Another time, Ralph’s desire to impart positive moral lessons led him into the perilous territory of what he presumed Catholic kids should be hearing. The occasion was what he assumed was going to be an innocuous Robert Mitchum war movie, “Heaven Knows, Mr. Allison”. He was right about its being innocuous—except that he decided as we went home that the film’s central situation of a soldier and a nun being stranded together in a cave on a Japanese-held island required further explication. So he explained and explained and explained, along the lines of “Deborah Kerr isn’t a real nun, just an actress” and “Soldiers don’t think of nuns as real women, they think of them as female altar boys with a job to do.” By the time I arrived home I was resolved to return to the movie house the following weekend to see what I had missed. (Many years later, I told this story to John Huston, the director of “Heaven Knows, Mr. Allison”, and his response was: “Lad, the thought of anyone sitting through that twice is terrifying. You would’ve been better off listening to your uncle.”)

Although he never delivered on a cushy job in the loft as Johnny Friendly did for Terry Malloy in “On the Waterfront”, Uncle Ralph did have a fondness for folding bills (singles) into the shirt pockets of his nephews after we had entertained him around the pool table at his Scandinavian social club. “Go buy yourself a soda and let the old man play with the other old men” was his version of a kiss-off. But nowhere did his benevolence come off as self-satisfied power more starkly than with the money game.
The money game belonged to our family holidays as much as Santa Claus did to Christmas and the Easter Rabbit to Easter. The first ingredient was Uncle Ralph shaking all the change in his pants pockets whenever he was called upon to move from Point A to Point B. The second ingredient was a pack of nagging kids begging him to play the money game—a chorus of charming innocence that, as the hours went on and Ralph pleaded for four or five more beers first, reached lynch mob timbre. Finally, with the other adults present also entreating him to get it over with, he gathered all the kids in one of the bedrooms and explained the rules. The most important of these was that anyone who threw a punch or gouged an eye would be immediately expelled from the bedroom.
As soon as that was on the record, he reached into both pants pockets and came out with more nickels, dimes, and quarters than all the parking meters in the neighborhood could accommodate. Up they all went into the air, over beds and bureaus and nephews, and the scramble was on. The chaos might not have had the same religious significance as when the Greeks dove off the Sheepshead Bay piers every year for an Orthodox cross, but the theological principle was the same—grab first. And through it all Uncle Johnny Friendly stood with a beatific smile, watching out for any foul blows but mostly handicapping the winner to himself.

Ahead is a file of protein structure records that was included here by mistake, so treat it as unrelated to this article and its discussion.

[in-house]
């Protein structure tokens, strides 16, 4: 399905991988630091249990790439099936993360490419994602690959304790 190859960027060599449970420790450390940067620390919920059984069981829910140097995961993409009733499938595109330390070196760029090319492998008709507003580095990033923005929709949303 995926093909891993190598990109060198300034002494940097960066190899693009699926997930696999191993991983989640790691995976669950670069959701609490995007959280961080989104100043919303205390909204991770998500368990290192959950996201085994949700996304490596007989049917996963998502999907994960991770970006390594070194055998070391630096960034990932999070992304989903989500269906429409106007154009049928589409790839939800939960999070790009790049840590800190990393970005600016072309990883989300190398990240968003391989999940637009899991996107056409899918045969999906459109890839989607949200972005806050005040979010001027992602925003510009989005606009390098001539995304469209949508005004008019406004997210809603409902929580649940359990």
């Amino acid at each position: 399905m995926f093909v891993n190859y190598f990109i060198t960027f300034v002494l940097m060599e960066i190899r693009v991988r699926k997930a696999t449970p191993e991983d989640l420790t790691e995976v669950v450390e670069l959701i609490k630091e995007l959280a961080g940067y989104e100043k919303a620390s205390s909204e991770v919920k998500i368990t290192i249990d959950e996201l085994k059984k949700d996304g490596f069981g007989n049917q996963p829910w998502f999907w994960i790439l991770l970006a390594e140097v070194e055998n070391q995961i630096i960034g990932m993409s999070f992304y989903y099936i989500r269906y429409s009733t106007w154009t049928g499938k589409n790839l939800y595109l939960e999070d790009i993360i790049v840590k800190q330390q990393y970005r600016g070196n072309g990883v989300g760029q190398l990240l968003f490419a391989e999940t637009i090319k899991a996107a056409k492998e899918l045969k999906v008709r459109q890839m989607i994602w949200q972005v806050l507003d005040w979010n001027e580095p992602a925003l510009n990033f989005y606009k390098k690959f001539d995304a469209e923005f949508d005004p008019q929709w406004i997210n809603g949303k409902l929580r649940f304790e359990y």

We talked about the money game the last time we saw each other. I was about to leave on a trip to Europe and he was in bed with little more stomach to surrender and few days remaining on his calendar. He joked that the game had been his opportunity really to do what Aunt Mary said he had always been expert at doing—throwing his money away. But forget about that; did I think I would get to Norway while I was in Europe? I told him I didn’t think so, but at least I was crossing the Atlantic to France on a Norwegian freighter. He tried to look like that was close enough.

I decided it wasn’t. So I took the freighter to Bergen.

Donald Dewey has published 31 books of fiction, nonfiction, and drama, including widely translated biographies of James Stewart and Marcello Mastroianni, and a history of American political cartooning, The Art of Ill Will. His two latest books were published in June—a biography of the trainer Ray Atcel (Ray Arcel—A Boxing Biography) and the novel Wake Up and Smell the Bees.